Thursday, 24 January 2019

'What is marrow?' A glowing review of the 2017 Ecca Poets publication

Ecca Poets 2017 

I am delighted to offer you extracts from a new, beautifully engaged and engaging, review of the 2017 Ecca publication, This Moment's Marrow, by Rene Bohnen. Below I have cut and pasted her words on Norman Morrissey's and my own contributions. For the review in its entirety, please click

Ecca Poets: This Moment’s Marrow
A reader’s impression by RenĂ© Bohnen

What is marrow? This question spontaneously pops up as I hold the 2017 publication of the Ecca Poets – their 20th book in 25 years. This edition, This Moment’s Marrow, offers the reader  an eclectic group of poets in an anthology which makes for an enriching read.

So what is marrow? Dictionaries present definitions we know so well that we probably seldom pause to think about the profound meaning of the word.
Marrow is “a soft fatty substance in the cavities of bones” the internet offers, and also “ the essential part of something”.  Synonyms given are: “essence, core, pith” and “heart”.

In the reading of This Moment’s Marrow,  I discover and experience the whole spectrum of these dictionary entries.

The anthology title is taken from a Norman Morrissey poem on page 26.


A dove called,
and I’d a vision
of our lithe boomslang

up in the cherry tree:
the Holy Ghost
and the hero

winding Hippocrates’ staff of healing
in one grasp
of thought:

old myths, symbols
in this moment’s marrow.

All of the Morrissey poems in this anthology show an accomplished poet at his task. Strong pastoral imagery, bursting with life, alternates with delicate vignettes of tenderness and tranquil silence.

Norman Morrissey passed away in July 2017 and has left a rich literary legacy. Like the butterfly shows us the breeze, this poet shows us wisdom. (Page 24)


You knew there was a breeze
because the butterflies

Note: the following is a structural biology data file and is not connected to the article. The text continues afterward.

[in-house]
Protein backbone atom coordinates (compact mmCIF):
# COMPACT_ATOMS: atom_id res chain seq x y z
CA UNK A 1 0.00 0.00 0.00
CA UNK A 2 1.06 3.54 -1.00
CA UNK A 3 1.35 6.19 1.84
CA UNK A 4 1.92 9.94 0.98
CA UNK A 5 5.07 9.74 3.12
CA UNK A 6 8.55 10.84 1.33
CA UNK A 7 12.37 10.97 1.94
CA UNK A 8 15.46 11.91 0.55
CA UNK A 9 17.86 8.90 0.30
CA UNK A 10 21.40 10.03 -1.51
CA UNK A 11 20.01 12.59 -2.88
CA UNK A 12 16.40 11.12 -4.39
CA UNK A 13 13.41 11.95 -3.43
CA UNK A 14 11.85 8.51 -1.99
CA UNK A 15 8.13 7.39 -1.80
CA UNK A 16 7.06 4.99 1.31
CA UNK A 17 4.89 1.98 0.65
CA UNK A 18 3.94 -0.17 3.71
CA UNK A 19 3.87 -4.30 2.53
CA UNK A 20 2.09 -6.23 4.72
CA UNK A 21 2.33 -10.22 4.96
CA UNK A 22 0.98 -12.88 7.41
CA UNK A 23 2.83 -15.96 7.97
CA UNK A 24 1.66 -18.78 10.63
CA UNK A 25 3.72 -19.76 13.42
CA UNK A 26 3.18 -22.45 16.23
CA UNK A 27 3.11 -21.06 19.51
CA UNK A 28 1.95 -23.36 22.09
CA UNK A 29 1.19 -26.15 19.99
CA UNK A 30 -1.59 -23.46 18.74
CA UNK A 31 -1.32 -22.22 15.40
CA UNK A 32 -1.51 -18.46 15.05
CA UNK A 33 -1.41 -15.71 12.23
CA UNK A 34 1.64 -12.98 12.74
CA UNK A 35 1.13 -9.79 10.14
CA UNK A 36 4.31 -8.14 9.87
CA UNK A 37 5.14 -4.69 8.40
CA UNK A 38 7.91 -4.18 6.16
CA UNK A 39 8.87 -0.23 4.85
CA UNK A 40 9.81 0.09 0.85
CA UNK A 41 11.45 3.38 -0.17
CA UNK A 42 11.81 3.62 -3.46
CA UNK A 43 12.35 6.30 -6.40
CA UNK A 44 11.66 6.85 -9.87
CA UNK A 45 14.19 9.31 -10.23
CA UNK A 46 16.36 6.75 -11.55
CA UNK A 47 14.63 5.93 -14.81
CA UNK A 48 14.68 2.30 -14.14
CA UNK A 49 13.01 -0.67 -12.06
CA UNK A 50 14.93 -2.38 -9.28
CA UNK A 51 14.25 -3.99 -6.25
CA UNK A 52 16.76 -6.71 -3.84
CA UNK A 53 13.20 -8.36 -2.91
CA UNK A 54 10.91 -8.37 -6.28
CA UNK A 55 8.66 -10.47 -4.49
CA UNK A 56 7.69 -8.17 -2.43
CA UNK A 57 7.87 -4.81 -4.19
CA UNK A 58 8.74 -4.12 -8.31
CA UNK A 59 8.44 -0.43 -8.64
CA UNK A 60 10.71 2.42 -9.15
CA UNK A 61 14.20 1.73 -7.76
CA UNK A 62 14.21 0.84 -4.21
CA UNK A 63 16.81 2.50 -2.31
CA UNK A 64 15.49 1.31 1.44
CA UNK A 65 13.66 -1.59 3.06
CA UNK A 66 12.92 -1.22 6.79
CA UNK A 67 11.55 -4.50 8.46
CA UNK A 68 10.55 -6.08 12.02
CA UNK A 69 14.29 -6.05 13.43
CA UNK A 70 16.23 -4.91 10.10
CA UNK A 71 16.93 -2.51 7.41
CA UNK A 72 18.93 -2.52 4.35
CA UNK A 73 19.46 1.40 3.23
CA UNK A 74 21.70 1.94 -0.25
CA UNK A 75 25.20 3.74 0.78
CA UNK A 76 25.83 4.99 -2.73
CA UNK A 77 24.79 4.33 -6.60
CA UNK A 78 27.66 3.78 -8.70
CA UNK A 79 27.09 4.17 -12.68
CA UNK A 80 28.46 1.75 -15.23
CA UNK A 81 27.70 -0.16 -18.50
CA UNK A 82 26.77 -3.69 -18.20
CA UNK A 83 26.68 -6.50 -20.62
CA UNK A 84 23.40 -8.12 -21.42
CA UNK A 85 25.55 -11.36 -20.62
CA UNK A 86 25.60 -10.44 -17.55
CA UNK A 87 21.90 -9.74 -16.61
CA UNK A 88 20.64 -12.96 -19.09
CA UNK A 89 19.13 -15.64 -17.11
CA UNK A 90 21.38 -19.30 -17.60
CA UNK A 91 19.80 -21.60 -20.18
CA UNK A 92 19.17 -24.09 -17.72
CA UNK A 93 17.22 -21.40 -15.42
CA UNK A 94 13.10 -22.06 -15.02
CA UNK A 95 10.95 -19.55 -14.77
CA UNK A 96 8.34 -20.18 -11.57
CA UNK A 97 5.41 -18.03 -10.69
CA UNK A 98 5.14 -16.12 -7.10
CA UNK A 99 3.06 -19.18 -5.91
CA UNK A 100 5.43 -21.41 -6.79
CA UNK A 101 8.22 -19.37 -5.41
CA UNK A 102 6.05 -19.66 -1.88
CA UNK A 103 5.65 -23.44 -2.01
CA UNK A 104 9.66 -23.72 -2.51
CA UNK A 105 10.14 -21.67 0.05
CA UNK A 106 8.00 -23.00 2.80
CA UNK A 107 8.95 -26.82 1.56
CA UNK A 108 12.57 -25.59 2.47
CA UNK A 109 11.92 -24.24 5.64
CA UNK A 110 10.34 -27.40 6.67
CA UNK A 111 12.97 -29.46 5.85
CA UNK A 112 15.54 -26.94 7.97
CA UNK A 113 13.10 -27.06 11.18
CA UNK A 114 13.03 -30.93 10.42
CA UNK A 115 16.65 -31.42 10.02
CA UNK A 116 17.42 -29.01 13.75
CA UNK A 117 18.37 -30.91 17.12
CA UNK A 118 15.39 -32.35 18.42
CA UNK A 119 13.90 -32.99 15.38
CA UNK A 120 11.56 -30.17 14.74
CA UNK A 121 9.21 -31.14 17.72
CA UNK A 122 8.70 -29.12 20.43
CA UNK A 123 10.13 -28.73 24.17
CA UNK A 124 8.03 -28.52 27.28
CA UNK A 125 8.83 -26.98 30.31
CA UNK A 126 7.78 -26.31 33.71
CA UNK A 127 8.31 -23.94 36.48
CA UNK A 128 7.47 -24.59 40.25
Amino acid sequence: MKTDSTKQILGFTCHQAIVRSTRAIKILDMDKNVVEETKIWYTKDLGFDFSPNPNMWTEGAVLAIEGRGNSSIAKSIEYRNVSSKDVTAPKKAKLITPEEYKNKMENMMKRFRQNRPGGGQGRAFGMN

According to the Preface, the poets have had “no real aspirations or manifestos” and their books will hopefully always have “a workshop feel” (Brian Walter on page 1)

If the function of marrow is to generate blood cells, the vital role of Ecca get-togethers is evident. Nurturing and giving oxygen, the group promotes growth in individual poets. All have successfully made their own paths as well – since paths are made by walking, as the Spanish poet Antonio Machado so succinctly put it.


Children and babies feed the marrow of a mother’s soul, as they do that of the poet. 

            When I fell
            with you I fell

            into new makings,
            poems would wake me”

writes Silke Heiss in “Kept up” on page 27. She is a poet who understands the exquisite tension that is created by holding two polarities at once. I give you the example on page 29, where a surprising contradiction alerts the reader to a vast truth held within a small poem:


Mist is
a revelation,
a happy Gossip –

tells all
where air has been –
is going to.

Almost haiku-like, the short poems sigh with insight and meaning; they show Heiss to be a master of cutting right to the essence of her observation. In her longer poems, she displays an instinctive grasp of the objective correlative, by evoking strong emotion in the reader without annoying prescription. On page 29 we find the

            Wood Owl

            I go outside to fetch some kindling,
            my blankets snag on branches dry –
            unwitting I catch them with the twigs I’m breaking:
            they whirr and cough and patter and sigh.

            Panic I subdue with patience,
            pull away gently, sensing why.
            Free at last I fill the box,
            but am lost in the dark by the Wood owl’s cry.


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